Violence, humanitarianism and rights: Storytelling amongst Congolese refugees in Uganda

Katie McQuaid//Anthropology//2nd April//1-2 pm//Room C233

Please note the change of venue! This weeks’ seminar will be in room C233.


Upon fleeing the complex and violent conflicts of the Democratic Republic of Congo, men, women, youth and children are remaking their worlds as refugees in Uganda. Amongst them are a number of young people who are known as la voix des sans voix, the “voice of the voiceless”. These are Congolese human rights defenders forced to flee violent persecution for their rights activism in Eastern DRC, fighting for the voices and rights of their communities to be heard, defended, and respected. Living in a region wracked by complex and enduring violence, for many in the DRC ‘human rights’ – les droits de l’homme – are understood as people: those who strive to protect and defend them in a landscape of violence and fear where “the population protects people”. Based upon long-term ethnographic fieldwork with Congolese human rights defenders forced to flee into Uganda as refugees, this lecture directs our attention to the voices of these young people and those they strive to protect. Within my wider project of exploring how rights emerge in practice amongst Congolese refugees, this lecture explores the everyday lives and narratives of the young people who are human rights in the imaginaries of the population of Eastern DRC. Rights work in the process, for these defenders, becomes “my nature, it is in my blood” as they work within a dynamic but oppressed civil society.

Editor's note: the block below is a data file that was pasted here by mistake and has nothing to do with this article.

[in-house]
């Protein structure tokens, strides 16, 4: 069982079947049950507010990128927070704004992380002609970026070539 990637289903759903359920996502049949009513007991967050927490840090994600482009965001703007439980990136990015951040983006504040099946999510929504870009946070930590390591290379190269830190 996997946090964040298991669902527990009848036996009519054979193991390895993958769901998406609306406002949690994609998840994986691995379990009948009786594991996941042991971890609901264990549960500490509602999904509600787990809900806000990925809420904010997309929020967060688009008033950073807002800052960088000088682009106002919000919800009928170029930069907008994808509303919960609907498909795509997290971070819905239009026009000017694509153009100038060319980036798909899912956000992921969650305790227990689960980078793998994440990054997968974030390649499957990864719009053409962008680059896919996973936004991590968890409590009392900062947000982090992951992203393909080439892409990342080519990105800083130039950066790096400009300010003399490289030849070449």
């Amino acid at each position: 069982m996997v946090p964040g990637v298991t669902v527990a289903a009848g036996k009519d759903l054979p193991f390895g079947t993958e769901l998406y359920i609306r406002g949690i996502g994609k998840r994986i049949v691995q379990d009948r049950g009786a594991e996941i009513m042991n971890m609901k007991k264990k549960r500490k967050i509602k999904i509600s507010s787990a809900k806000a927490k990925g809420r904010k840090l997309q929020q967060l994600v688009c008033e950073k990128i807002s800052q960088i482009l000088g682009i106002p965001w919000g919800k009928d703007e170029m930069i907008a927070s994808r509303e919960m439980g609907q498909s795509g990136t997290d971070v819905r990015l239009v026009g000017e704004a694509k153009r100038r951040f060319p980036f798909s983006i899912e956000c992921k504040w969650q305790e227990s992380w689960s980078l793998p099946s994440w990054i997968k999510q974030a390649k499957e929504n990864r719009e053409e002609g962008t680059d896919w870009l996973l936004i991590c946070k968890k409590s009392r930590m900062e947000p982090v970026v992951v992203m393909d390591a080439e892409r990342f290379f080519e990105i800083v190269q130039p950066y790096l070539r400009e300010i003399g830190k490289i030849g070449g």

Katie is currently completing her doctoral thesis in the Department of Anthropology at the University of Sussex after two years of ethnographic fieldwork (2011-2012) amongst Congolese refugees in Uganda. She focuses upon the ways refugees from the Democratic Republic of Congo imagine, articulate and frame their everyday local understandings and experiences of violence, conflict, forced displacement, human rights and humanitarianism in the Great Lakes region of Africa. Part of her work explores the lived realities of sexual minority refugees from DRC, Rwanda and Burundi fleeing into Uganda; and the activities of Congolese human rights defenders at home and in ‘refuge’.

Katie holds an MA in Social Anthropology (University of Edinburgh, 2007) and in the Anthropology of Conflict, Violence and Conciliation (University of Sussex, 2008), and an MSc in Comparative and Cross-Cultural Research Methods (University of Sussex, 2010). She worked with the Refugee Law Project in Uganda between 2011 and 2012.


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